These fine specimens of livestock were on offer in the August 1888 issue of The Nor’-West Farmer and Manitoba Miller. Among the topics in that issue was a list of 27 hints for judges of livestock, such as, “Make no scruples in discouraging a purposely overburdened udder; remember you are appointed as teachers,” and, “Discourage a wedgy muzzle and narrow nostrils anywhere.”
Another article suggested the use of Galloway cattle hides as a replacement for buffalo robes, “which can no more be got.”
According to an editorial reprinted from the Ottawa Journal, Ontario Agriculture Minister Drury had delivered a speech in which he worried about the tendency of “higher education” to encourage farmers’ sons to stray off to the cities to earn their living. This was “simply one feature of the present age to materialism — to the worship of money and self-indulgence. The rugged independence which is the glory of the farmer is becoming less enviable to men than it used to be.”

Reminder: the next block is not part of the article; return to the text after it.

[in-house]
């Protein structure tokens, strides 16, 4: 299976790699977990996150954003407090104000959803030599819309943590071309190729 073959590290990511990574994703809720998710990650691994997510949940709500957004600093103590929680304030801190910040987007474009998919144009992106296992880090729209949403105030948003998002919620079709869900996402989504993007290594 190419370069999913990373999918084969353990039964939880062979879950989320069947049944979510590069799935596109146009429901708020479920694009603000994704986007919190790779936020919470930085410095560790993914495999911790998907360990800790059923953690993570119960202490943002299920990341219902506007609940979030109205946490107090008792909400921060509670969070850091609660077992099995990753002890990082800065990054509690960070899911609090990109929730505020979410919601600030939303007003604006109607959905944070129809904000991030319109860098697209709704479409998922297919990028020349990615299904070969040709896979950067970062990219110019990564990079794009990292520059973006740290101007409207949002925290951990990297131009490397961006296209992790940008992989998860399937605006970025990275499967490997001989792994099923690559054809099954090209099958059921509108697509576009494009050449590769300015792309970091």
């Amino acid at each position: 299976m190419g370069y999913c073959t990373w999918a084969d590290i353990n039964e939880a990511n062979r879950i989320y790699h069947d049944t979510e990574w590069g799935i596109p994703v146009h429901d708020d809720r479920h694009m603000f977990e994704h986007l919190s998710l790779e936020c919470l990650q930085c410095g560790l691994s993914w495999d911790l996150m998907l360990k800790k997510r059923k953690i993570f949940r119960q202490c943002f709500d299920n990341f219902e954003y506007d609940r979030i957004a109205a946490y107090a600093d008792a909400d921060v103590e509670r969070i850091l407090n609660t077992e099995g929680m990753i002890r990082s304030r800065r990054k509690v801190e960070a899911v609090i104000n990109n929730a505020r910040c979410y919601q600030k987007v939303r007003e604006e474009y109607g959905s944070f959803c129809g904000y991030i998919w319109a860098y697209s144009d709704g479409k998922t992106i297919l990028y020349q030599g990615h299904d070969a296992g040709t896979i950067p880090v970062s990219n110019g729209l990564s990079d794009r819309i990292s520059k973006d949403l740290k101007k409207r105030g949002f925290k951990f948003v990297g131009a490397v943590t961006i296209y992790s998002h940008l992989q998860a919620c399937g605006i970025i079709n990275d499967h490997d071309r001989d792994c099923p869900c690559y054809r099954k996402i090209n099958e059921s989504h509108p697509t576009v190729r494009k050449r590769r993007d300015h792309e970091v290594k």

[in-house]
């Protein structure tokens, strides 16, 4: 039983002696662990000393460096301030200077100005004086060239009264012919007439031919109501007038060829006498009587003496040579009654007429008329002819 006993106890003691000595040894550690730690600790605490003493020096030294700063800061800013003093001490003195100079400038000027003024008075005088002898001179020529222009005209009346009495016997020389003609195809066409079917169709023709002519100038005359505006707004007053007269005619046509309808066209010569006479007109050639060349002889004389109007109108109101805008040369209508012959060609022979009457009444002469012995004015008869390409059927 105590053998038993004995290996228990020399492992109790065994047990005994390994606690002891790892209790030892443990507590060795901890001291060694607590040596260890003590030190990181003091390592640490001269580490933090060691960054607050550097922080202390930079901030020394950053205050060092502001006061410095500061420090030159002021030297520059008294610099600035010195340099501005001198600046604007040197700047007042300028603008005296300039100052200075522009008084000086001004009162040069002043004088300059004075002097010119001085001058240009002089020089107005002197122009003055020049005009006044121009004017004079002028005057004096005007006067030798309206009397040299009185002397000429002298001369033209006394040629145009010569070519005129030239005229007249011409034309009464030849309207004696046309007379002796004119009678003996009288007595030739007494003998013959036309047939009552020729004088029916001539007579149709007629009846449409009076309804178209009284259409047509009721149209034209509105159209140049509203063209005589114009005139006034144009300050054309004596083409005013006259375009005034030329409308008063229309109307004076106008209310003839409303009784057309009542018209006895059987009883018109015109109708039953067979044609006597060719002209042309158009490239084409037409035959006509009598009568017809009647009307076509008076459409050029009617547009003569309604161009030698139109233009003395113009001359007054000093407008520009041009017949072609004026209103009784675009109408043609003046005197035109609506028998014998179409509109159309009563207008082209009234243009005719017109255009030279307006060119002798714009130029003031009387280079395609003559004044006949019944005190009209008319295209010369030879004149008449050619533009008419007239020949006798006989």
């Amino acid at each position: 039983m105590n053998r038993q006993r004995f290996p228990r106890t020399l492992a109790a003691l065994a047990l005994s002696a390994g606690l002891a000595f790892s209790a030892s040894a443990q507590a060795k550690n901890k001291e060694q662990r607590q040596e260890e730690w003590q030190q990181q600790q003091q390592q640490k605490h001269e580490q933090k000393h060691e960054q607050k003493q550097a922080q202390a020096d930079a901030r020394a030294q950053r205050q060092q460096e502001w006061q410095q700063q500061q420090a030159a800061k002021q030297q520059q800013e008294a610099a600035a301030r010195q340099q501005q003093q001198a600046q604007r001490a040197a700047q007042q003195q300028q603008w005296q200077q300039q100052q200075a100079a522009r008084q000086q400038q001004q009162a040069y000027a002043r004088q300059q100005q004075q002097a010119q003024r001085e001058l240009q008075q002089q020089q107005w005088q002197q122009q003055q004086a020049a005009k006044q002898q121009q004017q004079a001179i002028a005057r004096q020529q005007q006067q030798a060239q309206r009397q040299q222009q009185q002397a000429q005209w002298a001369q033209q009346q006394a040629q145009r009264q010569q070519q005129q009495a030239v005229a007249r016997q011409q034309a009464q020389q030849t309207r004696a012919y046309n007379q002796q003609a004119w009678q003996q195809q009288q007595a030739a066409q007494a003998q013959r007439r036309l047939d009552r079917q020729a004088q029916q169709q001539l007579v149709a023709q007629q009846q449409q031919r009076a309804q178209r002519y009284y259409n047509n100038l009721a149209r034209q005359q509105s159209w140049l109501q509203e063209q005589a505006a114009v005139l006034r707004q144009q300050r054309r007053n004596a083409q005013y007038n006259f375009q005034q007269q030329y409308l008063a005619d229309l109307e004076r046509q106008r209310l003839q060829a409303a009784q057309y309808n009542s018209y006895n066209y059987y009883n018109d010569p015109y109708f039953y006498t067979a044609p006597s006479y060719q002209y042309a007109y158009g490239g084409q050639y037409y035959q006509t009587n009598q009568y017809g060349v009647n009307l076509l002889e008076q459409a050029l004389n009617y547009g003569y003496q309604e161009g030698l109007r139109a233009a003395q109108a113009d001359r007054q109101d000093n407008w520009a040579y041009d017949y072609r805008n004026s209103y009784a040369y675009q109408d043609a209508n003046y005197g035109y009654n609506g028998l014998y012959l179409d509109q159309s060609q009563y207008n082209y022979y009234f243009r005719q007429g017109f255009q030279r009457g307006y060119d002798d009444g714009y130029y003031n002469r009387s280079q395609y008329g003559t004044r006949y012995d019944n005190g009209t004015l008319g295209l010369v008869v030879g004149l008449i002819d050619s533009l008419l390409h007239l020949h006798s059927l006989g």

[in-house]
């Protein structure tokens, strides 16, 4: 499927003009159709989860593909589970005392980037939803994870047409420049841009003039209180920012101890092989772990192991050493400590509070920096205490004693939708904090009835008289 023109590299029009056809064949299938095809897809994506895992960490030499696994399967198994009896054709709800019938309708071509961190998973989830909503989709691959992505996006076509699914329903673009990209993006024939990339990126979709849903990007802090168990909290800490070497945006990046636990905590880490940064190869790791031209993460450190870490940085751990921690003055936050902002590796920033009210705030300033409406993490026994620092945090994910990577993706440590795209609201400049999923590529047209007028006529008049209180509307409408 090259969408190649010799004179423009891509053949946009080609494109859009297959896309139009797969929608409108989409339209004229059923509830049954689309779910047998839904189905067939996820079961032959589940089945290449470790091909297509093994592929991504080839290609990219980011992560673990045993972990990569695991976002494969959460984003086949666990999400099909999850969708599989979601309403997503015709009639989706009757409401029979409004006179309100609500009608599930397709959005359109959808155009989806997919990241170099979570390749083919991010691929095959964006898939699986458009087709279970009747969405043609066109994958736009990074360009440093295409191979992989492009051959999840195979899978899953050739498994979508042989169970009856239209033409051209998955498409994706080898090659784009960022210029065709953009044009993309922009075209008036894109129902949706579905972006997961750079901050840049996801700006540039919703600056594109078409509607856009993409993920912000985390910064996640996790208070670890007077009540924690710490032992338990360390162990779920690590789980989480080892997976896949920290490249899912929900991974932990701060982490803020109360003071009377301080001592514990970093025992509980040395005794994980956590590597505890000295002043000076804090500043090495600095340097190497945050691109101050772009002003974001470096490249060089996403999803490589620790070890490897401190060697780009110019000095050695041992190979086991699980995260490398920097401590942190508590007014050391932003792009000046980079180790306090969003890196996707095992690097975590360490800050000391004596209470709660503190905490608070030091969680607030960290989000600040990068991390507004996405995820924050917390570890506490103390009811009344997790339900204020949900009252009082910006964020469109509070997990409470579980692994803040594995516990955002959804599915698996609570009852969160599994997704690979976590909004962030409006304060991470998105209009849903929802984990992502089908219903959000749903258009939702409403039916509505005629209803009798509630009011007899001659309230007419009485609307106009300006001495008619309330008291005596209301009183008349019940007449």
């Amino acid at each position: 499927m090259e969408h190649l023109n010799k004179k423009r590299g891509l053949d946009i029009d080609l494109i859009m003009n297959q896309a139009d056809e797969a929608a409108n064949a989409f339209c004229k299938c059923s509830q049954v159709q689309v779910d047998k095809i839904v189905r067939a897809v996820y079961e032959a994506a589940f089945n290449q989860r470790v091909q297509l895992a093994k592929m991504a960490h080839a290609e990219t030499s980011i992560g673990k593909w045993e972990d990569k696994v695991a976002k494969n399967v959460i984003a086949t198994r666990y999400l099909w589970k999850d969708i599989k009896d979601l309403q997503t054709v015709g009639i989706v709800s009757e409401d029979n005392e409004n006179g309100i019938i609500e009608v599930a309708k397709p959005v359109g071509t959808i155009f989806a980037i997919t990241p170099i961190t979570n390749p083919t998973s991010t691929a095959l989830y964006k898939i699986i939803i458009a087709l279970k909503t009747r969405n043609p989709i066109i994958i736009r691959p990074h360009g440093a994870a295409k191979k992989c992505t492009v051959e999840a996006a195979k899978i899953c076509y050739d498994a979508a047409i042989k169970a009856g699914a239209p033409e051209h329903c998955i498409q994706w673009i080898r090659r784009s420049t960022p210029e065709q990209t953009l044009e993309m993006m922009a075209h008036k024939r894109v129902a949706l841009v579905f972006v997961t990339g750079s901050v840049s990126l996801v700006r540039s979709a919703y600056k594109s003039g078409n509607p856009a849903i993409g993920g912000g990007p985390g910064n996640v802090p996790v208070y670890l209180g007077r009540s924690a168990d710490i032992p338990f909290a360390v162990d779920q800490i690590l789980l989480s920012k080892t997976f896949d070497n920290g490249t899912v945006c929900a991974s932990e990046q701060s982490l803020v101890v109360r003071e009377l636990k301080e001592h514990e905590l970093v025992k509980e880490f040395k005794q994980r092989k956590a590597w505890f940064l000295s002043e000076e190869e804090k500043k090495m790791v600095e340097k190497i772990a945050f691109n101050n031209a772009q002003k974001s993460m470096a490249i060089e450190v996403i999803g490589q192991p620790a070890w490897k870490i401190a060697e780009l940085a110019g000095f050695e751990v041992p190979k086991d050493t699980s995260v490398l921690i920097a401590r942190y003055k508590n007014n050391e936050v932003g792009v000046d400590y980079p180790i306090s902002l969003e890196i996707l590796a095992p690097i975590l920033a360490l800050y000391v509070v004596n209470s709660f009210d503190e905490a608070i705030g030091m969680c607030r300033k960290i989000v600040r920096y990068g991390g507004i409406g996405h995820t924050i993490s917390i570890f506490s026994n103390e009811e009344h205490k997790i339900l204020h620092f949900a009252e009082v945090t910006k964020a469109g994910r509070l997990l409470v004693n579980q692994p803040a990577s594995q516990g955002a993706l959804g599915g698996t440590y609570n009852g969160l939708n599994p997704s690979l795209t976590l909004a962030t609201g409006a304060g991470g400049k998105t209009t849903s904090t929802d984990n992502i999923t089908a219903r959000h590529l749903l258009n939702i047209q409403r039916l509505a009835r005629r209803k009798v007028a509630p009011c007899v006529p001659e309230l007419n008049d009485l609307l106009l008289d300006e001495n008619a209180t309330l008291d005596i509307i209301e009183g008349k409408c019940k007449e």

The editorial writer took some exception, observing that there was no reason that farmers could not live the life of a gentleman. He suggested the problem was due to the average farmer working harder than his hired men, and suggested Mr. Drury encourage education in management skills so farmers would realize “the full value of the principle which successful businessmen keep in view — the management for themselves, the drudgery for others.”
The issue also reported the death at age 55 of John Ogilvie, who had managed the branch of the family milling company in Winnipeg.